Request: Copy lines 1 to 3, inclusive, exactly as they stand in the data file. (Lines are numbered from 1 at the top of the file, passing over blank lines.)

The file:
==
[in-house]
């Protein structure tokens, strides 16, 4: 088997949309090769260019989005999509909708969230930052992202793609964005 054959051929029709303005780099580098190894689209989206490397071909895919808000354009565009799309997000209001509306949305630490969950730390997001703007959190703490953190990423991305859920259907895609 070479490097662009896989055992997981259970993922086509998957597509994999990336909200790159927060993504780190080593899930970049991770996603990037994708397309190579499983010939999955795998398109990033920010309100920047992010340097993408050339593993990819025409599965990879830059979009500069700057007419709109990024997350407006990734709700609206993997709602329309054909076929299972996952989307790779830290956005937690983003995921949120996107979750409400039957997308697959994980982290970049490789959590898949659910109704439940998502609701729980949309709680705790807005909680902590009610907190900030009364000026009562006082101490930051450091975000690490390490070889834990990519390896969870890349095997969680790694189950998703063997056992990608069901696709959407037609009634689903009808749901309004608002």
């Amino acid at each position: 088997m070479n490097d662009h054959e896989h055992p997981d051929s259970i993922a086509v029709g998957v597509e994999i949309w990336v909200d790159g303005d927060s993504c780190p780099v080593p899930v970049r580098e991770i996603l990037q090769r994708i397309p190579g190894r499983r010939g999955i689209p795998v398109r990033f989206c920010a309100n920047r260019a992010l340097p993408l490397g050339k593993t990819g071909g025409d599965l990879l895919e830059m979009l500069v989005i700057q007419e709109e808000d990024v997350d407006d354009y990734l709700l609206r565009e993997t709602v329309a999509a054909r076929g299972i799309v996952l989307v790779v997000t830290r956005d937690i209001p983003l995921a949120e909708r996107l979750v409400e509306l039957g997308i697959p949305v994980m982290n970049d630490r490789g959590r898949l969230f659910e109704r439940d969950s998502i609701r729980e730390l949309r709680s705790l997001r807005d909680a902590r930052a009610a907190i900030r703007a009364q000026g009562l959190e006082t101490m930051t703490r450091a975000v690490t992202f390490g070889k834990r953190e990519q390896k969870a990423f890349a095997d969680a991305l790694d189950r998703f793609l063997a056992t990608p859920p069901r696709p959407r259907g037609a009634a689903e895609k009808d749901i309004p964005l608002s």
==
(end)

[in-house]
């Protein structure tokens, strides 16, 4: 088997949309090769260019989005999509909708969230930052992202793609964005 054959051929029709303005780099580098190894689209989206490397071909895919808000354009565009799309997000209001509306949305630490969950730390997001703007959190703490953190990423991305859920259907895609 070479490097662009896989055992997981259970993922086509998957597509994999990336909200790159927060993504780190080593899930970049991770996603990037994708397309190579499983010939999955795998398109990033920010309100920047992010340097993408050339593993990819025409599965990879830059979009500069700057007419709109990024997350407006990734709700609206993997709602329309054909076929299972996952989307790779830290956005937690983003995921949120996107979750409400039957997308697959994980982290970049490789959590898949659910109704439940998502609701729980949309709680705790807005909680902590009610907190900030009364000026009562006082101490930051450091975000690490390490070889834990990519390896969870890349095997969680790694189950998703063997056992990608069901696709959407037609009634689903009808749901309004608002």
């Amino acid at each position: 088997m070479n490097d662009h054959e896989h055992p997981d051929s259970i993922a086509v029709g998957v597509e994999i949309w990336v909200d790159g303005d927060s993504c780190p780099v080593p899930v970049r580098e991770i996603l990037q090769r994708i397309p190579g190894r499983r010939g999955i689209p795998v398109r990033f989206c920010a309100n920047r260019a992010l340097p993408l490397g050339k593993t990819g071909g025409d599965l990879l895919e830059m979009l500069v989005i700057q007419e709109e808000d990024v997350d407006d354009y990734l709700l609206r565009e993997t709602v329309a999509a054909r076929g299972i799309v996952l989307v790779v997000t830290r956005d937690i209001p983003l995921a949120e909708r996107l979750v409400e509306l039957g997308i697959p949305v994980m982290n970049d630490r490789g959590r898949l969230f659910e109704r439940d969950s998502i609701r729980e730390l949309r709680s705790l997001r807005d909680a902590r930052a009610a907190i900030r703007a009364q000026g009562l959190e006082t101490m930051t703490r450091a975000v690490t992202f390490g070889k834990r953190e990519q390896k969870a990423f890349a095997d969680a991305l790694d189950r998703f793609l063997a056992t990608p859920p069901r696709p959407r259907g037609a009634a689903e895609k009808d749901i309004p964005l608002s």